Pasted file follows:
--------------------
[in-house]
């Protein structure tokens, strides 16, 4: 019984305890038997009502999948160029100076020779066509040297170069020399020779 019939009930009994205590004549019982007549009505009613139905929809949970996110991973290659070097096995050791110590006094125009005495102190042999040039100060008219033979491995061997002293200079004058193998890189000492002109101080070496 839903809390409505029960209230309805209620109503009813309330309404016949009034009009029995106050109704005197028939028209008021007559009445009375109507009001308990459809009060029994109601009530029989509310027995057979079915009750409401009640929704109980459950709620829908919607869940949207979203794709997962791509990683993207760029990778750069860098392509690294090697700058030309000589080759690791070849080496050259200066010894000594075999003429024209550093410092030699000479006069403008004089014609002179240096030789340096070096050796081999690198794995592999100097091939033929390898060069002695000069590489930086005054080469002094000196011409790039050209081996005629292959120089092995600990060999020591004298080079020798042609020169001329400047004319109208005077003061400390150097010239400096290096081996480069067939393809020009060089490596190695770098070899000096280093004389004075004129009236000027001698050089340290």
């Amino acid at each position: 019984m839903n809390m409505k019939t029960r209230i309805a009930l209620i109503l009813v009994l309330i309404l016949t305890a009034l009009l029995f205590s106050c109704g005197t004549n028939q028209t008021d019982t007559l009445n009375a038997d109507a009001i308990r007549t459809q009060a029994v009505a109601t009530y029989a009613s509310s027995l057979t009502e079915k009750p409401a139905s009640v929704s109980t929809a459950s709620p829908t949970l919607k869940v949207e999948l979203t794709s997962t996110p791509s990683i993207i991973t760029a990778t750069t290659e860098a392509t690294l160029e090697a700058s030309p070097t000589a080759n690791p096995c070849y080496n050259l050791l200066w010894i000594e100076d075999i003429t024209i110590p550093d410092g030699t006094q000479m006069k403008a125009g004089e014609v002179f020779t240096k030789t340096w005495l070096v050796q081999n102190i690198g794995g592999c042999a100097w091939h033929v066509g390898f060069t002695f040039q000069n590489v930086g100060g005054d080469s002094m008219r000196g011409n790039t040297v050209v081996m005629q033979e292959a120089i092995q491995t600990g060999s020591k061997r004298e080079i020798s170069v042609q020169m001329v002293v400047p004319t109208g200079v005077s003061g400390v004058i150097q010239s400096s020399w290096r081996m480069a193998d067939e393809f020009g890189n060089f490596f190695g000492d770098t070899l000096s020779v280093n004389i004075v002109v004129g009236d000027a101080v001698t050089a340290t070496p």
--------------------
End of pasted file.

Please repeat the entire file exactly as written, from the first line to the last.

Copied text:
[in-house]
């Protein structure tokens, strides 16, 4: 019984305890038997009502999948160029100076020779066509040297170069020399020779 019939009930009994205590004549019982007549009505009613139905929809949970996110991973290659070097096995050791110590006094125009005495102190042999040039100060008219033979491995061997002293200079004058193998890189000492002109101080070496 839903809390409505029960209230309805209620109503009813309330309404016949009034009009029995106050109704005197028939028209008021007559009445009375109507009001308990459809009060029994109601009530029989509310027995057979079915009750409401009640929704109980459950709620829908919607869940949207979203794709997962791509990683993207760029990778750069860098392509690294090697700058030309000589080759690791070849080496050259200066010894000594075999003429024209550093410092030699000479006069403008004089014609002179240096030789340096070096050796081999690198794995592999100097091939033929390898060069002695000069590489930086005054080469002094000196011409790039050209081996005629292959120089092995600990060999020591004298080079020798042609020169001329400047004319109208005077003061400390150097010239400096290096081996480069067939393809020009060089490596190695770098070899000096280093004389004075004129009236000027001698050089340290």
């Amino acid at each position: 019984m839903n809390m409505k019939t029960r209230i309805a009930l209620i109503l009813v009994l309330i309404l016949t305890a009034l009009l029995f205590s106050c109704g005197t004549n028939q028209t008021d019982t007559l009445n009375a038997d109507a009001i308990r007549t459809q009060a029994v009505a109601t009530y029989a009613s509310s027995l057979t009502e079915k009750p409401a139905s009640v929704s109980t929809a459950s709620p829908t949970l919607k869940v949207e999948l979203t794709s997962t996110p791509s990683i993207i991973t760029a990778t750069t290659e860098a392509t690294l160029e090697a700058s030309p070097t000589a080759n690791p096995c070849y080496n050259l050791l200066w010894i000594e100076d075999i003429t024209i110590p550093d410092g030699t006094q000479m006069k403008a125009g004089e014609v002179f020779t240096k030789t340096w005495l070096v050796q081999n102190i690198g794995g592999c042999a100097w091939h033929v066509g390898f060069t002695f040039q000069n590489v930086g100060g005054d080469s002094m008219r000196g011409n790039t040297v050209v081996m005629q033979e292959a120089i092995q491995t600990g060999s020591k061997r004298e080079i020798s170069v042609q020169m001329v002293v400047p004319t109208g200079v005077s003061g400390v004058i150097q010239s400096s020399w290096r081996m480069a193998d067939e393809f020009g890189n060089f490596f190695g000492d770098t070899l000096s020779v280093n004389i004075v002109v004129g009236d000027a101080v001698t050089a340290t070496p």